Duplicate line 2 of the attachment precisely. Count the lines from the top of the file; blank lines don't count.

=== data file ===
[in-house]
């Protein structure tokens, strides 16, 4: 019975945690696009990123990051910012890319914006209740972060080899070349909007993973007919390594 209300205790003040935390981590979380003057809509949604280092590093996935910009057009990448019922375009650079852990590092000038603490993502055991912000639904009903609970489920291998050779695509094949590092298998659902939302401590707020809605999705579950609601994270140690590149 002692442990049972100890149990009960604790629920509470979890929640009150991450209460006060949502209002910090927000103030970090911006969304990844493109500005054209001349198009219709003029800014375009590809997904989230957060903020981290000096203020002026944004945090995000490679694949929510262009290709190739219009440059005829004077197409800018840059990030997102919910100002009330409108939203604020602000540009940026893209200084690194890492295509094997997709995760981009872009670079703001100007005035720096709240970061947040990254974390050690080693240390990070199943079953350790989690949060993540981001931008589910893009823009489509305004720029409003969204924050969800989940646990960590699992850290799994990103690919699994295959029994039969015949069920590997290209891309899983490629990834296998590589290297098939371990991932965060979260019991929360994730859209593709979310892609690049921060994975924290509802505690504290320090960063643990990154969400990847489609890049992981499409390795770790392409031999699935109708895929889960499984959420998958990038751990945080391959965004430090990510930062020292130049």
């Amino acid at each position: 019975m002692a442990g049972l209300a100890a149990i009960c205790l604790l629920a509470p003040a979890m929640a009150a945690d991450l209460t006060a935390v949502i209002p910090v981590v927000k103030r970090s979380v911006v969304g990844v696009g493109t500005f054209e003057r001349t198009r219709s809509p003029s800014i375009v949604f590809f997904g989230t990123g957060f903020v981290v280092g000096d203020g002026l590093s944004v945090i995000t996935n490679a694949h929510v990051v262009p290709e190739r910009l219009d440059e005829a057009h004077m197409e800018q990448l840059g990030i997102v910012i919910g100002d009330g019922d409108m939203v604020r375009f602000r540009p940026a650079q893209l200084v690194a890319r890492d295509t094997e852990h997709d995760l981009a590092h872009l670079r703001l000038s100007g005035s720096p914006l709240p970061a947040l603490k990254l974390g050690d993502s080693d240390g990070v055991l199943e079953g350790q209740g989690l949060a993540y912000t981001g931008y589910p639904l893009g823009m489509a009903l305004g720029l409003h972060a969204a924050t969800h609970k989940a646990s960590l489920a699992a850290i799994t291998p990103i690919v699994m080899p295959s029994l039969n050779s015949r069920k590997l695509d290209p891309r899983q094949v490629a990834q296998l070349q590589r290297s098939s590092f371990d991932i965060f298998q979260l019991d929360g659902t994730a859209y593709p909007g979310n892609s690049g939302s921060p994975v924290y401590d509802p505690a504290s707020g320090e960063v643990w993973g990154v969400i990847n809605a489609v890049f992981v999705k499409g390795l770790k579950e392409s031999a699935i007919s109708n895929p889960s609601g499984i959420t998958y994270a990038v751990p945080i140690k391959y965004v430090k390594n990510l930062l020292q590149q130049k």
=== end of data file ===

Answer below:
């Protein structure tokens, strides 16, 4: 019975945690696009990123990051910012890319914006209740972060080899070349909007993973007919390594 209300205790003040935390981590979380003057809509949604280092590093996935910009057009990448019922375009650079852990590092000038603490993502055991912000639904009903609970489920291998050779695509094949590092298998659902939302401590707020809605999705579950609601994270140690590149 002692442990049972100890149990009960604790629920509470979890929640009150991450209460006060949502209002910090927000103030970090911006969304990844493109500005054209001349198009219709003029800014375009590809997904989230957060903020981290000096203020002026944004945090995000490679694949929510262009290709190739219009440059005829004077197409800018840059990030997102919910100002009330409108939203604020602000540009940026893209200084690194890492295509094997997709995760981009872009670079703001100007005035720096709240970061947040990254974390050690080693240390990070199943079953350790989690949060993540981001931008589910893009823009489509305004720029409003969204924050969800989940646990960590699992850290799994990103690919699994295959029994039969015949069920590997290209891309899983490629990834296998590589290297098939371990991932965060979260019991929360994730859209593709979310892609690049921060994975924290509802505690504290320090960063643990990154969400990847489609890049992981499409390795770790392409031999699935109708895929889960499984959420998958990038751990945080391959965004430090990510930062020292130049």